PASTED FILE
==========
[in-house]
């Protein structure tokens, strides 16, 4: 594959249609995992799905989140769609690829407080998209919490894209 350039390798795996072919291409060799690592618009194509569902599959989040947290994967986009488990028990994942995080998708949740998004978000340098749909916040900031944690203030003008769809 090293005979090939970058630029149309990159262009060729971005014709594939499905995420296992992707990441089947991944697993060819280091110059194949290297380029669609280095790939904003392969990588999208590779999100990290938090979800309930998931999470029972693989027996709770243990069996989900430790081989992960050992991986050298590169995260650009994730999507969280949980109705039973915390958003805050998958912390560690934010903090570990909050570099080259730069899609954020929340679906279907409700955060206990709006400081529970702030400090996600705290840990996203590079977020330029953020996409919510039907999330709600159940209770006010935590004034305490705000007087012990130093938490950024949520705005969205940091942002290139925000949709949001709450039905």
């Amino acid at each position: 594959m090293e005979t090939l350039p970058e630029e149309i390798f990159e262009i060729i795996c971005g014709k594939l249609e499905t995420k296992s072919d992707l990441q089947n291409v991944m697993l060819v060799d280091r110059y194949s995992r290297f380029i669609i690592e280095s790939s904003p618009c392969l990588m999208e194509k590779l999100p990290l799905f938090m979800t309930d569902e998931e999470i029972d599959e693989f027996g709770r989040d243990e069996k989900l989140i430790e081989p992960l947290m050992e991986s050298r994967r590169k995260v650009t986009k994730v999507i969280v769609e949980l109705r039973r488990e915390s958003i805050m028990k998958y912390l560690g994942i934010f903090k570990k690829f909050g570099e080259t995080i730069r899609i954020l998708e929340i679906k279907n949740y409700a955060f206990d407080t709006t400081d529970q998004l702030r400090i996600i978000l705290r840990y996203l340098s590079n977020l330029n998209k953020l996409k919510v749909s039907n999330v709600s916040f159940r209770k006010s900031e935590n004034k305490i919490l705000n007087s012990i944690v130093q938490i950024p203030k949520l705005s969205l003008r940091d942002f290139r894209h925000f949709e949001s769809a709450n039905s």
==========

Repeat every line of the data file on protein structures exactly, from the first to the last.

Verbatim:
[in-house]
């Protein structure tokens, strides 16, 4: 594959249609995992799905989140769609690829407080998209919490894209 350039390798795996072919291409060799690592618009194509569902599959989040947290994967986009488990028990994942995080998708949740998004978000340098749909916040900031944690203030003008769809 090293005979090939970058630029149309990159262009060729971005014709594939499905995420296992992707990441089947991944697993060819280091110059194949290297380029669609280095790939904003392969990588999208590779999100990290938090979800309930998931999470029972693989027996709770243990069996989900430790081989992960050992991986050298590169995260650009994730999507969280949980109705039973915390958003805050998958912390560690934010903090570990909050570099080259730069899609954020929340679906279907409700955060206990709006400081529970702030400090996600705290840990996203590079977020330029953020996409919510039907999330709600159940209770006010935590004034305490705000007087012990130093938490950024949520705005969205940091942002290139925000949709949001709450039905």
């Amino acid at each position: 594959m090293e005979t090939l350039p970058e630029e149309i390798f990159e262009i060729i795996c971005g014709k594939l249609e499905t995420k296992s072919d992707l990441q089947n291409v991944m697993l060819v060799d280091r110059y194949s995992r290297f380029i669609i690592e280095s790939s904003p618009c392969l990588m999208e194509k590779l999100p990290l799905f938090m979800t309930d569902e998931e999470i029972d599959e693989f027996g709770r989040d243990e069996k989900l989140i430790e081989p992960l947290m050992e991986s050298r994967r590169k995260v650009t986009k994730v999507i969280v769609e949980l109705r039973r488990e915390s958003i805050m028990k998958y912390l560690g994942i934010f903090k570990k690829f909050g570099e080259t995080i730069r899609i954020l998708e929340i679906k279907n949740y409700a955060f206990d407080t709006t400081d529970q998004l702030r400090i996600i978000l705290r840990y996203l340098s590079n977020l330029n998209k953020l996409k919510v749909s039907n999330v709600s916040f159940r209770k006010s900031e935590n004034k305490i919490l705000n007087s012990i944690v130093q938490i950024p203030k949520l705005s969205l003008r940091d942002f290139r894209h925000f949709e949001s769809a709450n039905s």